Spoutin' Off: A neighborhood watch for computers
By Michael Rau
February 26, 2007
I read an Associated Press article the other day that not only tickled my funny bone but made me realize there was a topic on which I had planned to write a column but had never gotten around to doing. The story I read makes it a perfect opportunity.
So there's this guy in Minneapolis named James Melin, who's a software programmer for a county government agency. He has seven computers in his home and on these computers, he's running SETI@home.
For those of you who aren't familiar with this program, it's run out of the Space Sciences Laboratory at the University of California, Berkeley. I'll talk about this more in a minute, but for the purpose of this story, what you need to know is that if you're running SETI@home, the software periodically logs itself into a server at UC Berkeley and exchanges data.
Anyway, one of the computers in the Melin home is his wife's laptop, and it was stolen from their home on New Year's Day.
Now Melin - obviously a pretty smart guy - realizes that if whoever stole the laptop doesn't recognize SETI@home on the computer, and isn't aware of what it's programmed to do, if the perpetrator went online, the laptop was going to log onto the SETI@home server. And because the SETI@home project is a public online community, activities by community members (or more specifically, their computers) are recorded and posted online, along with their IP information.
So Melin decides to monitor the SETI@home database to see if the stolen laptop would "talk" to the Berkeley servers, and sure enough, his wife's laptop "checked in" three times within a week. He gave the IP to the Minneapolis Police Department, which got a subpoena for records from the ISP. They tracked down the laptop and returned it to the Melins.
Now my goal wasn't so much to tell you about the Melins (although I love that story) as it is to tell you about SETI@home.
SETI is, of course, the Search for Extra-Terrestrial Intelligence. It's one of those things that either fires the imagination or leaves you snoring. I, for one, fall into the former group, and in fact, I've been a member of the SETI@home community for many years.
Here's how it works: Astronomers use radio telescopes to systematically scan the sky in search of radio signals of types and modulations that would indicate they came from an unnatural source - that is to say - technologically generated, thus indicating they were created and sent by an intelligent being.
The purpose isn't to prove or disprove anything specific but rather just to determine if there's anyone else out there.
Over a period of time, these scans collect millions of gigabytes of data. The problem arises in trying to find enough processor time to run the calculations.
Someone in the UC Berkeley brain trust realized that there were a whole lot of computers out there that spent most of their time sitting idle, waiting for something to do. Why not tap into all that unused processor capacity?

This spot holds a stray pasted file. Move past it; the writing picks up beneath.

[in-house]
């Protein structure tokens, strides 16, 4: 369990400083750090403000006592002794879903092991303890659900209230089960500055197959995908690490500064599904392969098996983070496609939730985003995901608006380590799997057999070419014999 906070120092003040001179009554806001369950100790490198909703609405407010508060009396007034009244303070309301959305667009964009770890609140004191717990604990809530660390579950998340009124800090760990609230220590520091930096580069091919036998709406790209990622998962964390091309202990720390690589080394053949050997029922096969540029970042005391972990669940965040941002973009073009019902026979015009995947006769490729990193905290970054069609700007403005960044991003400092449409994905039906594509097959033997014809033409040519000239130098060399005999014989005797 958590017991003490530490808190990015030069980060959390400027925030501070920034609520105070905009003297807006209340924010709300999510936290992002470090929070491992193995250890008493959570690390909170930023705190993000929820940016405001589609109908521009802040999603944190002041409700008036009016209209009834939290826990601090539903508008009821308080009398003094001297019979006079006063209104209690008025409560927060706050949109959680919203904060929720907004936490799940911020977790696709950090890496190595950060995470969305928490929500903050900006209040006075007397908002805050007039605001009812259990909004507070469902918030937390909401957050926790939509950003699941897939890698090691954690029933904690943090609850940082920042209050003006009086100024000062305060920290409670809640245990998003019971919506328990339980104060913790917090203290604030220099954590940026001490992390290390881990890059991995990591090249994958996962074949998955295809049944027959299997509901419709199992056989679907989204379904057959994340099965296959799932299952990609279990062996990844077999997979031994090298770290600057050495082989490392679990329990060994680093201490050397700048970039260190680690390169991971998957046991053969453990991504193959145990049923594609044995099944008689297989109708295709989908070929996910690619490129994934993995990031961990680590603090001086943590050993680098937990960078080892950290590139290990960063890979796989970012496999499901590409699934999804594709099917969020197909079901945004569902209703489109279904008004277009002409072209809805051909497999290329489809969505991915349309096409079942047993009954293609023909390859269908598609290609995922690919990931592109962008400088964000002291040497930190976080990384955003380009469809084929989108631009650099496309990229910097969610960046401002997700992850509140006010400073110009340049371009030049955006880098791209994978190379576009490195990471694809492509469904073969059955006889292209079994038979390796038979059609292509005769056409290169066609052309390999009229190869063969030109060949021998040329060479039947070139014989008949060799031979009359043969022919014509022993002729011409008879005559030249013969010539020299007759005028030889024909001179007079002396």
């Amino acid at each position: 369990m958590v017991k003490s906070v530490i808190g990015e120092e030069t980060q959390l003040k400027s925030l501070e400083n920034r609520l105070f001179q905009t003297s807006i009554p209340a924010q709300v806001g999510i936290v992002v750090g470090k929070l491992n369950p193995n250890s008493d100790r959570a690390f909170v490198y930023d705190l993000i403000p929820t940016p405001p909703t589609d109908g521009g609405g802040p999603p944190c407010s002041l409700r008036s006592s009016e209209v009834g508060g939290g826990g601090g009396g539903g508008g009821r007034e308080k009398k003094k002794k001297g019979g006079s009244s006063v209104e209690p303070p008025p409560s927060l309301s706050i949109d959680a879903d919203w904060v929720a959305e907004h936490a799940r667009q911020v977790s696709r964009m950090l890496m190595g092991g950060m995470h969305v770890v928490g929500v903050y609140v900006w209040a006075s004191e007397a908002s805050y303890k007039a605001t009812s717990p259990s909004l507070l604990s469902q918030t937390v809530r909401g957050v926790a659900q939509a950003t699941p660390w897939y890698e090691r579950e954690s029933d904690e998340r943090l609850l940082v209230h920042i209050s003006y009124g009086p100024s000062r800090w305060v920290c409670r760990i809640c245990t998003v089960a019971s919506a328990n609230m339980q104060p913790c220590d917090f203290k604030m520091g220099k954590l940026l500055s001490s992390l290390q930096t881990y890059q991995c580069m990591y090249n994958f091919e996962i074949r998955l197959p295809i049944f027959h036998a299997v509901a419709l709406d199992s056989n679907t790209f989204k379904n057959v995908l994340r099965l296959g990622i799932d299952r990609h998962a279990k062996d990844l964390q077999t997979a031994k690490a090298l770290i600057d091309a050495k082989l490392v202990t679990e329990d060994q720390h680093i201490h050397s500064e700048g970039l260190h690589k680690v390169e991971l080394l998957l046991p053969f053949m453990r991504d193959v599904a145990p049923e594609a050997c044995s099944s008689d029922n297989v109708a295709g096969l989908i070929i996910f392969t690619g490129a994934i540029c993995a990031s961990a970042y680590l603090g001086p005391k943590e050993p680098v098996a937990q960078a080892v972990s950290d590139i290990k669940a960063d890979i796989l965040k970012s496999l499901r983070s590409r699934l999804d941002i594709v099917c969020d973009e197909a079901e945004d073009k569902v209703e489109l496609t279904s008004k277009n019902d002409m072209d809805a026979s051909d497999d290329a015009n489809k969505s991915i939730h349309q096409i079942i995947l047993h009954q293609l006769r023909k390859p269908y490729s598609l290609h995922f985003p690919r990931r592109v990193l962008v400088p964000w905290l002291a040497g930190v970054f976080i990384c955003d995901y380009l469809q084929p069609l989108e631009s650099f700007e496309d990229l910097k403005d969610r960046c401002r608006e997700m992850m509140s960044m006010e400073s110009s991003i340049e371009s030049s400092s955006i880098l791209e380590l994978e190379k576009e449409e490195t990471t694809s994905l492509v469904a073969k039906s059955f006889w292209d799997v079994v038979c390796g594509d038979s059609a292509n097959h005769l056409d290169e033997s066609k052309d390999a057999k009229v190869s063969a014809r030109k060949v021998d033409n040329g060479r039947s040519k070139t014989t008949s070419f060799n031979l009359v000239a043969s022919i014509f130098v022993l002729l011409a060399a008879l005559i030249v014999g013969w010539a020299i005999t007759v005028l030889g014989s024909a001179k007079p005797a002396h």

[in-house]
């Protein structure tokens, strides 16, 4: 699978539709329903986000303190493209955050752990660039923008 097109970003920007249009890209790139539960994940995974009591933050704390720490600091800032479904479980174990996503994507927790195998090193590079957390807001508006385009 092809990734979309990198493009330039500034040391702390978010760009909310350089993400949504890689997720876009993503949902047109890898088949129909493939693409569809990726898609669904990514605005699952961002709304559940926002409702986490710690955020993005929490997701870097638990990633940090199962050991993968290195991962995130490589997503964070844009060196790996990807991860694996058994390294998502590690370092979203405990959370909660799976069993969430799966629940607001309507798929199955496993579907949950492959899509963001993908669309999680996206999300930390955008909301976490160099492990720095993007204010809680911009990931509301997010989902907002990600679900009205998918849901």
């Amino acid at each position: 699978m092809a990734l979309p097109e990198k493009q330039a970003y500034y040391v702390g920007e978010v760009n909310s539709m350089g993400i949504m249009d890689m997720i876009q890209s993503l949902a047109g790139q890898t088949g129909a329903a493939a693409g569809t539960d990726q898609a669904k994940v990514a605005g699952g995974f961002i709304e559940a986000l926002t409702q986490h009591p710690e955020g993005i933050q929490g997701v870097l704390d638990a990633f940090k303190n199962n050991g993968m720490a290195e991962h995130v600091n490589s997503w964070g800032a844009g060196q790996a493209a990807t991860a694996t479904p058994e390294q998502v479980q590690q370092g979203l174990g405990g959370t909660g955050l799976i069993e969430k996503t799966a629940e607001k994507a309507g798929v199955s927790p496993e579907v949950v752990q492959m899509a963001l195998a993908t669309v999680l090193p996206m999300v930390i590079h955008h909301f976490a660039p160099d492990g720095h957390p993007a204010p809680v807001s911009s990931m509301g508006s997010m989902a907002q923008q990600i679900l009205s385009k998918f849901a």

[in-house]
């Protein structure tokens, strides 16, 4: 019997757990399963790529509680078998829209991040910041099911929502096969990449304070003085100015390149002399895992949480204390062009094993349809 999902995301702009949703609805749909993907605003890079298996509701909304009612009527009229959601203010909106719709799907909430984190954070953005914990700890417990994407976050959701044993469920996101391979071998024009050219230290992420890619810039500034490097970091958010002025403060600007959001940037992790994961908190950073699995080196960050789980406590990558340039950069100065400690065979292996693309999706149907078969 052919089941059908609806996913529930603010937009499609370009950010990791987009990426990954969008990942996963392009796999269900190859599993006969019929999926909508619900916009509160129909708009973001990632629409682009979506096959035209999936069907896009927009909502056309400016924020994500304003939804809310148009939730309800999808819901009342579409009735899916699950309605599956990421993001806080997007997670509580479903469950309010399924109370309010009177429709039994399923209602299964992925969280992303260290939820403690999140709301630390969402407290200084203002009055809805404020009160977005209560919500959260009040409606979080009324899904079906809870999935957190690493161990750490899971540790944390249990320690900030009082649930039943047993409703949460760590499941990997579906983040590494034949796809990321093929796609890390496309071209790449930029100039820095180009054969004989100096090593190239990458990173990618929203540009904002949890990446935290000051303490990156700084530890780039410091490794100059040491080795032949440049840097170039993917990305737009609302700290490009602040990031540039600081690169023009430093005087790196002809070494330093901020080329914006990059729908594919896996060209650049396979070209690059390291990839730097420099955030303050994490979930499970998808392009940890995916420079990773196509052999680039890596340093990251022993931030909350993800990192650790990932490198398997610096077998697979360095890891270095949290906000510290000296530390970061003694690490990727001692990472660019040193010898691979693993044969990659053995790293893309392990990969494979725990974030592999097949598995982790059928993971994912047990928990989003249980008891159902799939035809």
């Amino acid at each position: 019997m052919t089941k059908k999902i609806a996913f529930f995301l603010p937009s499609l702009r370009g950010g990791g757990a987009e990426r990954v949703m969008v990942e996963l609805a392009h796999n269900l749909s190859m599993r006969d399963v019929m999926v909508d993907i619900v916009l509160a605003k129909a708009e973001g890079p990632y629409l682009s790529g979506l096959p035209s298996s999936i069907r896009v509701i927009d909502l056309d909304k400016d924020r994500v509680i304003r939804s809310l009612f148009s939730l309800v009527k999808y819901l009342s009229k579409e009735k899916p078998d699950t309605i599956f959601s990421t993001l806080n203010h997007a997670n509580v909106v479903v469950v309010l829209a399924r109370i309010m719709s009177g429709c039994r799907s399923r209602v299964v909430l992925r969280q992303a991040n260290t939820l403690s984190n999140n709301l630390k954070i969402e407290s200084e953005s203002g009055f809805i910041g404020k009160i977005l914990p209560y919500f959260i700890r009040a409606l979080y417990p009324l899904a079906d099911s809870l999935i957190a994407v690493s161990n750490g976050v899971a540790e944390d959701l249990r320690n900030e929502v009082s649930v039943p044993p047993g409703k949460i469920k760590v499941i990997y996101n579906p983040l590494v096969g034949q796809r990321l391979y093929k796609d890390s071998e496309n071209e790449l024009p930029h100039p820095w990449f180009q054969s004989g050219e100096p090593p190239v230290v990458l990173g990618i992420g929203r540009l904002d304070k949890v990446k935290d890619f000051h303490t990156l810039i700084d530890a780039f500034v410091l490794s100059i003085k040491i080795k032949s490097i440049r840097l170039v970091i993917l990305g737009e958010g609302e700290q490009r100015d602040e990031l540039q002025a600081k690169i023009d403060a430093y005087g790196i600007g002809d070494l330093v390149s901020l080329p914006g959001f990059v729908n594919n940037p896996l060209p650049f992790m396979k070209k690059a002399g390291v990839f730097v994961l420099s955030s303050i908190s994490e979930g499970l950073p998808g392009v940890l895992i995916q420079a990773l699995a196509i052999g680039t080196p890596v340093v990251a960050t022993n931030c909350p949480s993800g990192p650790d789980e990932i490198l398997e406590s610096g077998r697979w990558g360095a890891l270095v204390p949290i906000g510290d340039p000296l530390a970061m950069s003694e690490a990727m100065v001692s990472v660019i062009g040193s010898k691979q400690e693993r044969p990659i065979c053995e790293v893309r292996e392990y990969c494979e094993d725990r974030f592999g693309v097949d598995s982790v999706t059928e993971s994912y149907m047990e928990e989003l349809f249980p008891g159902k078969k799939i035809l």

So they wrote a small application, which they dubbed SETI@home, and put out a call for volunteers. Upon signing up, a member would download and install the application on their computer, set the configuration parameters and then let 'er rip.
While online, the application logs onto the SETI server, downloads a packet of data, then runs the calculations in the background whenever the system is idle. Once the packet is processed, the results are sent back to the SETI server and a new packet of data is downloaded and the process begins again.
For those of you who think that there are few people who find this interesting - think again. There are now more than 3 million of us who are part of SETI@home's "distributed supercomputer."
(If you want to see how I'm doing, go to their Web site and check. My SETI@home username is 'asoundidea'. You'll see that compared to some, I'm a relatively minor contributor, but that makes it no less satisfying.)
Maybe the search for extraterrestrial intelligence isn't your thing, but you're still intrigued by the idea of sharing your computer capacity for a good cause.
Well, those bright folks in Berkeley realized that there were many other scientific disciplines that could greatly benefit from the shared computer system employed by SETI@home. So a couple of years ago, they created a new application called "BOINC", which stands for "Berkeley Open Infrastructure for Network Computing".
Now, you download and install BOINC and then choose from many different projects (including SETI@home).
In this way, you share your computer resources to contribute to scientific research in the field of your choice. These include other projects dealing with astronomy and astrophysics, but also include projects conducting research in medicine, earth sciences, and other fields.
C'mon - share your unused computer resources for a good cause.
You might end up getting an unexpected benefit from belonging to such a community - just like the Melins of Minneapolis.
Michael Rau is a mass-communications consultant in Virginia Beach. To send feedback or view past columns, go to http://dailypress.asoundidea.com.
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